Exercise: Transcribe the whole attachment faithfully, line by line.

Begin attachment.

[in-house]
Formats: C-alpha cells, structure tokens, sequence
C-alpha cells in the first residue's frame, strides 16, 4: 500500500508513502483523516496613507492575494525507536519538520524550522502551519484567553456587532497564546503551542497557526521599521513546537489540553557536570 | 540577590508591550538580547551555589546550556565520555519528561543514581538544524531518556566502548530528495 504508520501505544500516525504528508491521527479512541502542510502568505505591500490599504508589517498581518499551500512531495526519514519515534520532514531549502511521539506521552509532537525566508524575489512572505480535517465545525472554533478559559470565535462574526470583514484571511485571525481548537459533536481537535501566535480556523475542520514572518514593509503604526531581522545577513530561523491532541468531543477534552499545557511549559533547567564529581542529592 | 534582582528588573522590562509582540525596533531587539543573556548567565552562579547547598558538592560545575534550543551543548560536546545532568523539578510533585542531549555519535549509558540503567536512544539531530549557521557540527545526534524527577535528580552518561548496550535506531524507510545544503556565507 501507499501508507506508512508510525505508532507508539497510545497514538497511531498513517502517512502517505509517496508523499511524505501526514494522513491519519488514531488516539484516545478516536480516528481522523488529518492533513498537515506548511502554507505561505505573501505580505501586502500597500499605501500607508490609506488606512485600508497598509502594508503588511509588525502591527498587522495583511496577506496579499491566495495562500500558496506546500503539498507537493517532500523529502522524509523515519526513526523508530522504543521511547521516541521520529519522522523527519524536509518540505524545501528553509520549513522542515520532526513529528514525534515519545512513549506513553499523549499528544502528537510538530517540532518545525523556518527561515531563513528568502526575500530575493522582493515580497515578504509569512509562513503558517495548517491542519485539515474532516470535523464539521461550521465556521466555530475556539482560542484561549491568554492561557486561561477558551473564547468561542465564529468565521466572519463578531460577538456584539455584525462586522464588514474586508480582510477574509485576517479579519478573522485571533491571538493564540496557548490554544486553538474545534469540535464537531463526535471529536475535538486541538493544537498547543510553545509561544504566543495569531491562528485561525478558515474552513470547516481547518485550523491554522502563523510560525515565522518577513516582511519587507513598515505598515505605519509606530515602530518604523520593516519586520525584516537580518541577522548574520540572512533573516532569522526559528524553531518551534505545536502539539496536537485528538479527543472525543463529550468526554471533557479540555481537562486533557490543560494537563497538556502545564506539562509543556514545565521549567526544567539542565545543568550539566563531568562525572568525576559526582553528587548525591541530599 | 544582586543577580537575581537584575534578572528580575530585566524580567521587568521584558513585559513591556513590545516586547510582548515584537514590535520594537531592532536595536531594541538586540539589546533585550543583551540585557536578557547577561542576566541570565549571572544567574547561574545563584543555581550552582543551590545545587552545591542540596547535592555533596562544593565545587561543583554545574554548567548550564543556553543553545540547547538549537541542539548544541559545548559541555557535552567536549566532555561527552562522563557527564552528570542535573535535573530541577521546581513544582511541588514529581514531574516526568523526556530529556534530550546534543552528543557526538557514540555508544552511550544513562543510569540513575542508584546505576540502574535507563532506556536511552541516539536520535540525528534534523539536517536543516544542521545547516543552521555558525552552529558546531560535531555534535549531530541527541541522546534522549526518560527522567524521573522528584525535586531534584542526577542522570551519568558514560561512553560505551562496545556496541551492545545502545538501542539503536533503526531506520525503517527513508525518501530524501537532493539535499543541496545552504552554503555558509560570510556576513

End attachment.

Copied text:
[in-house]
Formats: C-alpha cells, structure tokens, sequence
C-alpha cells in the first residue's frame, strides 16, 4: 500500500508513502483523516496613507492575494525507536519538520524550522502551519484567553456587532497564546503551542497557526521599521513546537489540553557536570 | 540577590508591550538580547551555589546550556565520555519528561543514581538544524531518556566502548530528495 504508520501505544500516525504528508491521527479512541502542510502568505505591500490599504508589517498581518499551500512531495526519514519515534520532514531549502511521539506521552509532537525566508524575489512572505480535517465545525472554533478559559470565535462574526470583514484571511485571525481548537459533536481537535501566535480556523475542520514572518514593509503604526531581522545577513530561523491532541468531543477534552499545557511549559533547567564529581542529592 | 534582582528588573522590562509582540525596533531587539543573556548567565552562579547547598558538592560545575534550543551543548560536546545532568523539578510533585542531549555519535549509558540503567536512544539531530549557521557540527545526534524527577535528580552518561548496550535506531524507510545544503556565507 501507499501508507506508512508510525505508532507508539497510545497514538497511531498513517502517512502517505509517496508523499511524505501526514494522513491519519488514531488516539484516545478516536480516528481522523488529518492533513498537515506548511502554507505561505505573501505580505501586502500597500499605501500607508490609506488606512485600508497598509502594508503588511509588525502591527498587522495583511496577506496579499491566495495562500500558496506546500503539498507537493517532500523529502522524509523515519526513526523508530522504543521511547521516541521520529519522522523527519524536509518540505524545501528553509520549513522542515520532526513529528514525534515519545512513549506513553499523549499528544502528537510538530517540532518545525523556518527561515531563513528568502526575500530575493522582493515580497515578504509569512509562513503558517495548517491542519485539515474532516470535523464539521461550521465556521466555530475556539482560542484561549491568554492561557486561561477558551473564547468561542465564529468565521466572519463578531460577538456584539455584525462586522464588514474586508480582510477574509485576517479579519478573522485571533491571538493564540496557548490554544486553538474545534469540535464537531463526535471529536475535538486541538493544537498547543510553545509561544504566543495569531491562528485561525478558515474552513470547516481547518485550523491554522502563523510560525515565522518577513516582511519587507513598515505598515505605519509606530515602530518604523520593516519586520525584516537580518541577522548574520540572512533573516532569522526559528524553531518551534505545536502539539496536537485528538479527543472525543463529550468526554471533557479540555481537562486533557490543560494537563497538556502545564506539562509543556514545565521549567526544567539542565545543568550539566563531568562525572568525576559526582553528587548525591541530599 | 544582586543577580537575581537584575534578572528580575530585566524580567521587568521584558513585559513591556513590545516586547510582548515584537514590535520594537531592532536595536531594541538586540539589546533585550543583551540585557536578557547577561542576566541570565549571572544567574547561574545563584543555581550552582543551590545545587552545591542540596547535592555533596562544593565545587561543583554545574554548567548550564543556553543553545540547547538549537541542539548544541559545548559541555557535552567536549566532555561527552562522563557527564552528570542535573535535573530541577521546581513544582511541588514529581514531574516526568523526556530529556534530550546534543552528543557526538557514540555508544552511550544513562543510569540513575542508584546505576540502574535507563532506556536511552541516539536520535540525528534534523539536517536543516544542521545547516543552521555558525552552529558546531560535531555534535549531530541527541541522546534522549526518560527522567524521573522528584525535586531534584542526577542522570551519568558514560561512553560505551562496545556496541551492545545502545538501542539503536533503526531506520525503517527513508525518501530524501537532493539535499543541496545552504552554503555558509560570510556576513